Death of IOC Honorary Member Lee Kun-hee
It is with great sadness that the International Olympic Committee (IOC) has learnt of the death of IOC Honorary Member Lee Kun-hee, at the age of 78.
The Chairman of the Samsung Group since 1987, Mr Lee was responsible for growing the company from a local business in the Republic of Korea into one of the global leaders in technology and a Worldwide Olympic Partner.
IOC President Thomas Bach said: Lee Kun-hee made a great contribution to the Olympic Movement and the success of the Olympic Games by not only making Samsung a TOP Partner of the IOC, but also by promoting the Olympic Games worldwide and by fostering the bond between sport and culture. This Olympic legacy of Lee Kun-hee will continue to live on. To commemorate him, the IOC will fly the Olympic flag at half-mast in Lausanne.
The son of Samsung founder Lee Byung-chull, Mr Lee joined the group in 1968 as an Executive Director of Joong-Ang Daily News and Tongyang Broadcasting Corporation after completing an economics degree at Waseda University in Tokyo, Japan, and an MBA at George Washington University in the US. He moved to the role of Vice-Chairman of the Samsung Group in 1978.
Mr Lee also held a number of distinguished positions in the Republic of Korea, such as Vice-Chairman of the Federation of Korean Industries (since 1987), Vice-Chairman of the Korea-Japan Economic Committee (since 1981), member of the Korea-US Wisemen Council (since 1991), Director of the Korean Youth Association (since 1982), and Vice-Chairman of the Korean Alumni Reunion of Waseda University (since 1997).
One year after Mr Lees rise to the position of Chairman, Samsung began its legacy with the Olympic Games as a local sponsor at Seoul 1988. With the Olympic Winter Games Nagano 1998, the partnership elevated to the worldwide level, which continues to today.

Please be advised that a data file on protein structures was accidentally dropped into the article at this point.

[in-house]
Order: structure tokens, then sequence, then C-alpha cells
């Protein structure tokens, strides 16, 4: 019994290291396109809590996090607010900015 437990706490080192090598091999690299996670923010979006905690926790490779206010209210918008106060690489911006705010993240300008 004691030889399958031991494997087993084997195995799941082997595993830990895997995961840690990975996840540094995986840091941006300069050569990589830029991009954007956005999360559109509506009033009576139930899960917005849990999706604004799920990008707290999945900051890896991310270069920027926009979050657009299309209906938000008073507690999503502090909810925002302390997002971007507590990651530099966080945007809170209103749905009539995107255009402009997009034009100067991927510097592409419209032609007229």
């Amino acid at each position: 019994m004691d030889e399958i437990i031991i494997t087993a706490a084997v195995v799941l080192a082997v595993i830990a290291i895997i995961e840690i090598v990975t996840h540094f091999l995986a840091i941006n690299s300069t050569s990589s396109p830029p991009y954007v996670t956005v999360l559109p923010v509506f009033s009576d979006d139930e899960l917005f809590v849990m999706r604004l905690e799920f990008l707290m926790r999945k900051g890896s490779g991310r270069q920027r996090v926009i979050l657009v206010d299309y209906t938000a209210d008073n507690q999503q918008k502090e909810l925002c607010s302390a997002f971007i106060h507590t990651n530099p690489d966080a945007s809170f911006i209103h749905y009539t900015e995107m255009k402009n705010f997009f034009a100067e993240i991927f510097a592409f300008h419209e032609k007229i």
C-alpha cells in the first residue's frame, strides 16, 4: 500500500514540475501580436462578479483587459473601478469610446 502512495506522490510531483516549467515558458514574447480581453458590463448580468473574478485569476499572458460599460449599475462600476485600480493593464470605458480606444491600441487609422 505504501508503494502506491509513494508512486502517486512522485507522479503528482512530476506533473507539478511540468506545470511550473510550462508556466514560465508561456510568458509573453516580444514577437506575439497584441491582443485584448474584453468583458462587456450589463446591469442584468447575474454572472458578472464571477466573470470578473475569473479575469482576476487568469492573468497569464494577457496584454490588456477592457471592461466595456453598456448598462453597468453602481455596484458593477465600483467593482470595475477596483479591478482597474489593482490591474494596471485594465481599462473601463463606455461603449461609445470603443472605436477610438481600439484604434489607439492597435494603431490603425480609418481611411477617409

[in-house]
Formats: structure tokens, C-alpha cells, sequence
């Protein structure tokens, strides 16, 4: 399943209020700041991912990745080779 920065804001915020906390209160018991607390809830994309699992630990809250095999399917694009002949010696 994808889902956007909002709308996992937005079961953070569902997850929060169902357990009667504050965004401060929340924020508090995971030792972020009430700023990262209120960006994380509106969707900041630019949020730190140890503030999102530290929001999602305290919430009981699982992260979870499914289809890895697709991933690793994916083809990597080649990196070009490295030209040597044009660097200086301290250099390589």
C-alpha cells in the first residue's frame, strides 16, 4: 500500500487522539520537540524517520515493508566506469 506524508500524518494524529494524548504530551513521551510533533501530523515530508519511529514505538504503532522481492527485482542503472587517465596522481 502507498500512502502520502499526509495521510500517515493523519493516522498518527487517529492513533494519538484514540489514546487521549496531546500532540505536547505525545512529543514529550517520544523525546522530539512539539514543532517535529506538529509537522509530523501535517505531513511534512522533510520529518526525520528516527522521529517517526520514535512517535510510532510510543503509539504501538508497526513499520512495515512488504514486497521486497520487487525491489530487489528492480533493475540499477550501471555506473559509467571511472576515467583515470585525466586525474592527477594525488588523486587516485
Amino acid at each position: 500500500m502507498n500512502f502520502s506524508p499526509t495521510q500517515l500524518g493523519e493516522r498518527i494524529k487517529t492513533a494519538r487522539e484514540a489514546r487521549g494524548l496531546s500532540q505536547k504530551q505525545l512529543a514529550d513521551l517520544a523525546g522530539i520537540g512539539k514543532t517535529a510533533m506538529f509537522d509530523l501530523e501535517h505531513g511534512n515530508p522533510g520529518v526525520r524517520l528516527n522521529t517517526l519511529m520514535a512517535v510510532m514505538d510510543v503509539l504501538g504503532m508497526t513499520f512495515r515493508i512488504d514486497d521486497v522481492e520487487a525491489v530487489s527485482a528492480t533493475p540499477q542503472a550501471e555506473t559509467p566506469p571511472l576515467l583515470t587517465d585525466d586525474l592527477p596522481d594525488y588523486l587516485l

Starting with the Olympic Winter Games PyeongChang 2018, Samsung expanded its Olympic partnership category from Wireless Communication to include Computing Equipment, enhancing its commitment to the Olympic Movement.
Mr Lee practised wrestling as his sport of preference and was President then Honorary President of the Korean Amateur Wrestling Federation from 1982 to 1997. In this capacity, he was also a member of the Korean Olympic Committee, later becoming Vice-President (1993-1996) then Honorary President.
Mr Lee was elected as an IOC Member in 1996 joining the Cultural (1997) and Finance (1998-1999) Commissions and became an IOC Honorary Member in 2017.
He was the recipient of several national athletics awards, the Olympic Order (1991), the Légion dHonneur of the French Republic (2004), and the Van Fleet Award from Korea Society in New York (2006).
The IOC expresses its deepest sympathies to Lee Kun-hees family. As a mark of respect, the Olympic flag will be flown at half-mast at Olympic House.
The International Olympic Committee is a not-for-profit independent international organisation made up of volunteers, which is committed to building a better world through sport. It redistributes more than 90 per cent of its income to the wider sporting movement, which means that every day the equivalent of 3.4 million US dollars goes to help athletes and sports organisations at all levels around the world.
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